Practical operations will be described. The output template file shown in FIG. 5 is taken as an example. The syntax reading means 60 first reads the output file 100. The lexical analysis means 70 cuts and divides the read template file into tokens successively and transfers these tokens to the syntax analysis means 200. At this time, the lexical analysis means divides the template into tokens composed of `<`, `INCLUDE`, `@`, `(`, `$`, and `CONFIGFILEDIR`. The syntax analysis means 200 produces an abstract syntax tree 200 shown in FIG. 9 from those tokens, and stores them in the syntax data base 210. This processing is repeated until the end of the file.

Subsequently, the syntax analysis means 80 accesses token by token to the syntax tree obtained by the above step from the syntax data base 210.

In this embodiment, a processing speed can be made higher, even if such tags as the loop tag are present in the output template file 100, because the reading operation can be completed in one time. In addition, all of the errors in the syntaxes can be found in the step C25 in the steps of producing the syntax tree. In the first embodiment, in contrast, errors of the syntaxes of the output template 100 are found by the translation means at the step C50. Syntax errors may not be found in a portion of the output template which is not subjected incidentally to the processing.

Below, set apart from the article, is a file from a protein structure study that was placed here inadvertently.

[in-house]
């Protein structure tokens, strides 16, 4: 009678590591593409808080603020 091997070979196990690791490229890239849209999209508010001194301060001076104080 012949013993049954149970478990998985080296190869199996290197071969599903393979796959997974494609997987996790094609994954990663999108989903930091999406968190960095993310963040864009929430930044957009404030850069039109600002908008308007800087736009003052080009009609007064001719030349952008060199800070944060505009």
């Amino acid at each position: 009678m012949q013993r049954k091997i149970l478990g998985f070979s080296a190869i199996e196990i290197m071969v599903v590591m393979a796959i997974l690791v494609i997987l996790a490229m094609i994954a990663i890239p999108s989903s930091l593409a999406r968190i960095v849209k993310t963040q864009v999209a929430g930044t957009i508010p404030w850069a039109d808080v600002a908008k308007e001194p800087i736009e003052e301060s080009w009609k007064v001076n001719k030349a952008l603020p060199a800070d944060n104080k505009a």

In order to realize the GDMO translator of the present invention by use of a computer, a computer-interpretable program containing functions of the GDMO translator is first produced, the program is stored in recording mediums such as a CD-ROM and a floppy disc, and the thus produced program is installed in the computer to execute functions of the present invention.

Many advantageous effects are obtained by the present invention.

The first effect is that the present invention makes it easy to construct a GDMO translator having various output file syntaxes. This effect arises for the following reasons. That is, since the translation means of the present invention generates an output file from the input file according to the output template file, the syntax of the output file can be easily changed by changing the content of the output template file.

The second effect of the present invention is that it is possible to generate an output file in conformity with a complicated syntax.

The reason for the second effect is that the output file of the present invention comprises various tags such as a reading tag (INCLUDE tag) which allows a recursive representation, a conditional branch tag (IF tag), which allows changing the output by the input, and a loop tag (FOR tag) which allows a repetitive representation; and the translation means comprises a file stack or a stack-type data storage means as structures for executing those tags.

The third effect is that the present invention allows high speed translation of the output template file, even if loop tags are included. The reason for the above effect is that the syntax analysis means reads the output template before generating the output file, produces the abstract syntax tree in advance, and stores the abstract syntax tree in the syntax data base.

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Classifications
U.S. Classification717/142, 717/143, 717/144, 709/200
International ClassificationG06F9/44, G06F9/45
Cooperative ClassificationG06F8/423, G06F8/30
European ClassificationG06F8/30, G06F8/423